9 4/29/20159 Arithmetic Coding èWe have seen that alphabet extension i.e. blocking symbols prior to coding can lead to coding efficiency èHow about treating entire sequence as one symbol! èNot practical with Huffman coding èArithmetic coding allows you to do precisely this èBasic idea - map data sequences to sub-intervals in (0,1) with lengths equal to probability of corresponding sequence. è To encode a given sequence transmit any number within the sub-interval

10 4/29/201510 Arithmetic coding - mapping sequences to sub-intervals abc 0.0 0.5 0.751.0 01011 aaabac 0.0 0.25 0.3750.5 00010011 aaaaabaac 0.0 0.125 0.3750.25 00000100011

11 4/29/201511 Final range is [0.0713336, 0.0713360). Transmit any number within range, e.g. 0.0713348389… 16 bits. (Huffman coder needs 18bits. Fixed coder: 21bits). Message is lluure? (we use ? As message terminator) Arithmetic coding - encoding example Initial partition of (0,1) interval

12 4/29/201512 Symbol probabilities Modified decoder table Arithmetic coding - decoding example 1. We find i = 6 such that cumprob 6 <= (value-lo)/range { "@context": "http://schema.org", "@type": "ImageObject", "contentUrl": "http://images.slideplayer.com/13/3842383/slides/slide_12.jpg", "name": "4/29/201512 Symbol probabilities Modified decoder table Arithmetic coding - decoding example 1.", "description": "We find i = 6 such that cumprob 6 <= (value-lo)/range

13 4/29/201513 Arithmetic coding - implementation issues èIncremental output at encoder and decoder éFrom example discussed earlier, note that after encoding u, subinterval range [0.07, 0.074). So, can output 07.  After encoding next symbol, range is [0.071, 0.0714). So can output 1. èPrecision - intervals can get arbitrarily small éScaling - Scale interval every time you transmit éActually scale interval every time it gets below half original size - (this gives rise to some subtle problems which can be taken care of)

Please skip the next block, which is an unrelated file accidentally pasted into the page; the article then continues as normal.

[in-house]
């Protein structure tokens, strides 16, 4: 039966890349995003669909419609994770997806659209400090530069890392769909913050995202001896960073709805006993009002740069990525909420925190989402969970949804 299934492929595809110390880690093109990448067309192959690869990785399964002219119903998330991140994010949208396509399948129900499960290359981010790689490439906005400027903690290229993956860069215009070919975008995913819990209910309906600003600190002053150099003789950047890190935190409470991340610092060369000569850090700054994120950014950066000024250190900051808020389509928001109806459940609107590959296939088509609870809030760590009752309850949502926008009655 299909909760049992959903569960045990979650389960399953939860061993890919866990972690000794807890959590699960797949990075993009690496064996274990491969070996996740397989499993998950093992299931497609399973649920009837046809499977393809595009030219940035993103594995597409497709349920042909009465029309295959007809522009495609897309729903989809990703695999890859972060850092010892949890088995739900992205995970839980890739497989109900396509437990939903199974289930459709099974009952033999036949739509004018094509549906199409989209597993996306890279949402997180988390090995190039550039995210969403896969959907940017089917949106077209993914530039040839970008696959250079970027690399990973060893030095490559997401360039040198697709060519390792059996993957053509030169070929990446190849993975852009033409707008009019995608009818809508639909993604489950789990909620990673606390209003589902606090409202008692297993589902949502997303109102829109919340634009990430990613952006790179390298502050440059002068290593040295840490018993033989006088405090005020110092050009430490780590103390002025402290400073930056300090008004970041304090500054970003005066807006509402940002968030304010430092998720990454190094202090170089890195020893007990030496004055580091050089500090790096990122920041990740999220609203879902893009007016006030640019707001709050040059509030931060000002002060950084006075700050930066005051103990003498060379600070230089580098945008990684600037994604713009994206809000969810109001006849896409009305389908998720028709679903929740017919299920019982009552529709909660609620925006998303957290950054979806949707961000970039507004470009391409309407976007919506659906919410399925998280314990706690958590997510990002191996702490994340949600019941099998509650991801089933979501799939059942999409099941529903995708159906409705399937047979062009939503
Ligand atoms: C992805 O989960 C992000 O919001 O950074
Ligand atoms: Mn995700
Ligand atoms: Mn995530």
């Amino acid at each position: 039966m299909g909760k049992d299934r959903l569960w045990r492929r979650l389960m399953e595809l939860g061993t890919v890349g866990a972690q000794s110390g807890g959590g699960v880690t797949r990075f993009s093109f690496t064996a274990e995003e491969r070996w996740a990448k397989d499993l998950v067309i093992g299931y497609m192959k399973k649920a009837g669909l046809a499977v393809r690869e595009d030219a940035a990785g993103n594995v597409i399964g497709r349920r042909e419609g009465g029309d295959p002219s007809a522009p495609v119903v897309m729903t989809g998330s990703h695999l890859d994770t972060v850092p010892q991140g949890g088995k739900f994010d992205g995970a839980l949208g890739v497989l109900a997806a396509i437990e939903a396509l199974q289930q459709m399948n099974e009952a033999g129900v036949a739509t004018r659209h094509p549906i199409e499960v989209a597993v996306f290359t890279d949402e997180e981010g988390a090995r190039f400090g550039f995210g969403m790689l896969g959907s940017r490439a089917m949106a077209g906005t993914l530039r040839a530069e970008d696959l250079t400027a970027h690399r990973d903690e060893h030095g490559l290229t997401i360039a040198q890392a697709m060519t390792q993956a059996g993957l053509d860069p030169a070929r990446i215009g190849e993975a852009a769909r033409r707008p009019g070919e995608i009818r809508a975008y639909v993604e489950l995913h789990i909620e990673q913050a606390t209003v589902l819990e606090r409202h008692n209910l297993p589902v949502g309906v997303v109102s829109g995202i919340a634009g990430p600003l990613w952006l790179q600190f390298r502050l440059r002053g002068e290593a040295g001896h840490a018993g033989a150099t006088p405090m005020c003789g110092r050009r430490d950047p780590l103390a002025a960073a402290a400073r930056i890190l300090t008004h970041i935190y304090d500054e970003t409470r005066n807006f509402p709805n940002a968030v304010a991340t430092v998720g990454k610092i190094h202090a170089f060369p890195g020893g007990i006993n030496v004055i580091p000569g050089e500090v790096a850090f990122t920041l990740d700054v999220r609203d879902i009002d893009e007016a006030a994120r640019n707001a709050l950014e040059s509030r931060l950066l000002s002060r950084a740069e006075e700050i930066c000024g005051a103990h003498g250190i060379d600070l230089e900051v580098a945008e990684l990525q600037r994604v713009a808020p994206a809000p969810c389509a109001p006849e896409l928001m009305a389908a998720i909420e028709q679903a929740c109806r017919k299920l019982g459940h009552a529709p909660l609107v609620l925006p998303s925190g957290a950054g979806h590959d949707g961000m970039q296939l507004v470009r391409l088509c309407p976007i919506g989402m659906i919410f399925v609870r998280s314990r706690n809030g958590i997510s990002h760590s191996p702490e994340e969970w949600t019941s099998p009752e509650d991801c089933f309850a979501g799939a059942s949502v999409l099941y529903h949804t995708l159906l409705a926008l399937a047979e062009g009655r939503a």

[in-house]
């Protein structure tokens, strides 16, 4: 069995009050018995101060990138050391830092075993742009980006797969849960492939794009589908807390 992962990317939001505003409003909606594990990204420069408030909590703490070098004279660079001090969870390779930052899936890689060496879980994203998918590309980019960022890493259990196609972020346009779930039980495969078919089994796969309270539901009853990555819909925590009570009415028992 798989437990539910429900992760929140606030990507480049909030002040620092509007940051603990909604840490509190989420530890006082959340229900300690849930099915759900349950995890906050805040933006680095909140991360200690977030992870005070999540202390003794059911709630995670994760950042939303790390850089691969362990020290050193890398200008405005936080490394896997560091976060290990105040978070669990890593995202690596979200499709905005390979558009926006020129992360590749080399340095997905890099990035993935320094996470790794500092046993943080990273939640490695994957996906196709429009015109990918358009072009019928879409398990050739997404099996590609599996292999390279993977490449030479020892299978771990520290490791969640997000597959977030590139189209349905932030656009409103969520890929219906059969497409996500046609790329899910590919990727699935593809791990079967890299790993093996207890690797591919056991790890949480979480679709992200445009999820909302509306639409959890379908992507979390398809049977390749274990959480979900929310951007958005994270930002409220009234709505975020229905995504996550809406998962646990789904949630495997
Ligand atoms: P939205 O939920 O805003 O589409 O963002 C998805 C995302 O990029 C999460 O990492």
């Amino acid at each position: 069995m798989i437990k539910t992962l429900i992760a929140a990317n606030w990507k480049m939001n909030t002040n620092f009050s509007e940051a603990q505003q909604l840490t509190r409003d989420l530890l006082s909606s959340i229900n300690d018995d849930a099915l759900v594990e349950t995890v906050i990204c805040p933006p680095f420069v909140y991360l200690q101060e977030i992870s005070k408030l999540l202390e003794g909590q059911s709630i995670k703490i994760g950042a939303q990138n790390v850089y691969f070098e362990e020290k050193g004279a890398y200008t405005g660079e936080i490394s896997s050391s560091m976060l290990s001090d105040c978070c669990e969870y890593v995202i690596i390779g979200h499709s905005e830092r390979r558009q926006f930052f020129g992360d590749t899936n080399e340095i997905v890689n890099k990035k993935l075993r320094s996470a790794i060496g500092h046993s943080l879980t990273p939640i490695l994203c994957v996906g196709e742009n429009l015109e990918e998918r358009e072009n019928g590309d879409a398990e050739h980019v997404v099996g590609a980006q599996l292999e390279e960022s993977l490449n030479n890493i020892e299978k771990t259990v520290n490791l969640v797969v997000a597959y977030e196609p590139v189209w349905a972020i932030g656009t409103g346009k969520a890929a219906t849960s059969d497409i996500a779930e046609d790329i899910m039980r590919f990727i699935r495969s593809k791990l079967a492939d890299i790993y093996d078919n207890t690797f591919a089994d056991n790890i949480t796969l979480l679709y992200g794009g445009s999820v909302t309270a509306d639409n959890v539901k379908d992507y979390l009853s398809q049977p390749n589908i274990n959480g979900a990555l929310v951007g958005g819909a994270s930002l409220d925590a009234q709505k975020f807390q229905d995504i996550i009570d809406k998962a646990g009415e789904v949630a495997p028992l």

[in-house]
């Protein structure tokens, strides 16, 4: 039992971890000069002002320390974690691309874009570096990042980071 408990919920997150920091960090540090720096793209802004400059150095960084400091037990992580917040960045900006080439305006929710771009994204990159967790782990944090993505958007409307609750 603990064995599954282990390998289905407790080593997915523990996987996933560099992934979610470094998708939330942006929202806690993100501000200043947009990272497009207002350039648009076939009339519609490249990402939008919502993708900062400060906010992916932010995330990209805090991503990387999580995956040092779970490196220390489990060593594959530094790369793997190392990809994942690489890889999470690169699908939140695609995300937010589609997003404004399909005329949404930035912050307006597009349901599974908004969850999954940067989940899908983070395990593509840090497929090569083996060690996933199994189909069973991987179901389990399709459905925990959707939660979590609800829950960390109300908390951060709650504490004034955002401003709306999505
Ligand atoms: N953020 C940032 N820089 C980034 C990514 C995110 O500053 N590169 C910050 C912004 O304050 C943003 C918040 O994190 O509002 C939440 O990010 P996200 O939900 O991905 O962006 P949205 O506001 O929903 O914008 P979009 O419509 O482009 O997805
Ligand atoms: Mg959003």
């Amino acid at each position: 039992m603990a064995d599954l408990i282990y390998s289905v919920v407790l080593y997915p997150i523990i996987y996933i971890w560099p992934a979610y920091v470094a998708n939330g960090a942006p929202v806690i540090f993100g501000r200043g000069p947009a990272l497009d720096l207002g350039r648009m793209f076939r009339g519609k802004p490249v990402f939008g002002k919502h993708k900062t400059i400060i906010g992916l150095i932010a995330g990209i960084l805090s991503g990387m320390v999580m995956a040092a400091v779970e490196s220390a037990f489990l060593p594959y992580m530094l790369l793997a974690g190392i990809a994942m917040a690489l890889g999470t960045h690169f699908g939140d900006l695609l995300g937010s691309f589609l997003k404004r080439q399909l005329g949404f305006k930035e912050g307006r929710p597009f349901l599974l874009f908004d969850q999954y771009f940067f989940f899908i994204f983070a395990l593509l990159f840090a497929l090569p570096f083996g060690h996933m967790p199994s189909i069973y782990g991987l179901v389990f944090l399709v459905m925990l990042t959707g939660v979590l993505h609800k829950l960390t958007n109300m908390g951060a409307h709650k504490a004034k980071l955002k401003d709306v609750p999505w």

14 4/29/201514 Golomb-Rice codes èGolomb code of parameter m for positive integer n is given by coding n div m (quotient) in unary and n mod m (remainder) in binary. èWhen m is power of 2, a simple realization also known as Rice code. èExample: n = 22, k = 2 (m = 4). én = 22 = ‘10110’. Shift right n by k (= 2) bits. We get ‘101’. éOutput 5 (for ‘101’) ‘0’s followed by ‘1’. Then also output the last k bits of N. éSo, Golomb-Rice code for 22 is ‘00000110’. èDecoding is simple: count up to first 1. This gives us the number 5. Then read the next k (=2) bits - ‘10’, and n = m x 5 + 2 (for ‘10’) = 20 + 2 = 22.

15 4/29/201515 Comparison èIn practice, for images, arithmetic coding gives 10-20% improvement in compression ratios over a simple Huffman coder. The complexity of arithmetic coding is however 50 - 300% higher. èGolomb-Rice codes if used efficiently have been demonstrated to give performance within 5 to 10% of arithmetic coding. They are potentially simpler than Huffman codes. èMultiplication free binary arithmetic coders (Q, QM coders) give performance within 2 to 4% of M-ary arithmetic codes.

16 4/29/201516 Further Reading for Entropy Coding èText Compression - T.Bell, J. Cleary and I. Witten. Prentice Hall. Good coverage of arithmetic coding èThe Data Compression Book - M. Nelson and J-L Gailly. M&T Books. Includes source code. èImage and Video Compression Standards - V. Bhaskaran and K. Konstantinides. Kluwer International. Hardware Implementations.